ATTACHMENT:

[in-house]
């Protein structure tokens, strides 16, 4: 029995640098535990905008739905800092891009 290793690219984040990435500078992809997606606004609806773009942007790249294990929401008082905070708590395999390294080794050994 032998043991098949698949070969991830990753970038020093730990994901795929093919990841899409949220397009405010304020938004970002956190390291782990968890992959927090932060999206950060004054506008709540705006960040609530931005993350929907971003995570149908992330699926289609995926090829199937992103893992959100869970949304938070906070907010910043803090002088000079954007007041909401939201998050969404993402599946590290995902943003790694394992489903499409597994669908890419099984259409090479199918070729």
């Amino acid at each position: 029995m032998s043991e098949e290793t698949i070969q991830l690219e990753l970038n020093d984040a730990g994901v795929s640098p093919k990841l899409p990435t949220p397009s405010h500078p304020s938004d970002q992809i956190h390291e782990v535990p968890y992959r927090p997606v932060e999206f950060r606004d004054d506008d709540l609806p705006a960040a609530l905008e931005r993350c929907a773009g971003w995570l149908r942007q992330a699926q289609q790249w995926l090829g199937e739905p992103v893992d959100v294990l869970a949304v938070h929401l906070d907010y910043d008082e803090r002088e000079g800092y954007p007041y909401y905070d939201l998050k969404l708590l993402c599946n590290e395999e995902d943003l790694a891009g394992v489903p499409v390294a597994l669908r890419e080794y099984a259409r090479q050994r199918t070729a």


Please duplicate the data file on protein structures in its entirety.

[in-house]
């Protein structure tokens, strides 16, 4: 029995640098535990905008739905800092891009 290793690219984040990435500078992809997606606004609806773009942007790249294990929401008082905070708590395999390294080794050994 032998043991098949698949070969991830990753970038020093730990994901795929093919990841899409949220397009405010304020938004970002956190390291782990968890992959927090932060999206950060004054506008709540705006960040609530931005993350929907971003995570149908992330699926289609995926090829199937992103893992959100869970949304938070906070907010910043803090002088000079954007007041909401939201998050969404993402599946590290995902943003790694394992489903499409597994669908890419099984259409090479199918070729």
């Amino acid at each position: 029995m032998s043991e098949e290793t698949i070969q991830l690219e990753l970038n020093d984040a730990g994901v795929s640098p093919k990841l899409p990435t949220p397009s405010h500078p304020s938004d970002q992809i956190h390291e782990v535990p968890y992959r927090p997606v932060e999206f950060r606004d004054d506008d709540l609806p705006a960040a609530l905008e931005r993350c929907a773009g971003w995570l149908r942007q992330a699926q289609q790249w995926l090829g199937e739905p992103v893992d959100v294990l869970a949304v938070h929401l906070d907010y910043d008082e803090r002088e000079g800092y954007p007041y909401y905070d939201l998050k969404l708590l993402c599946n590290e395999e995902d943003l790694a891009g394992v489903p499409v390294a597994l669908r890419e080794y099984a259409r090479q050994r199918t070729a």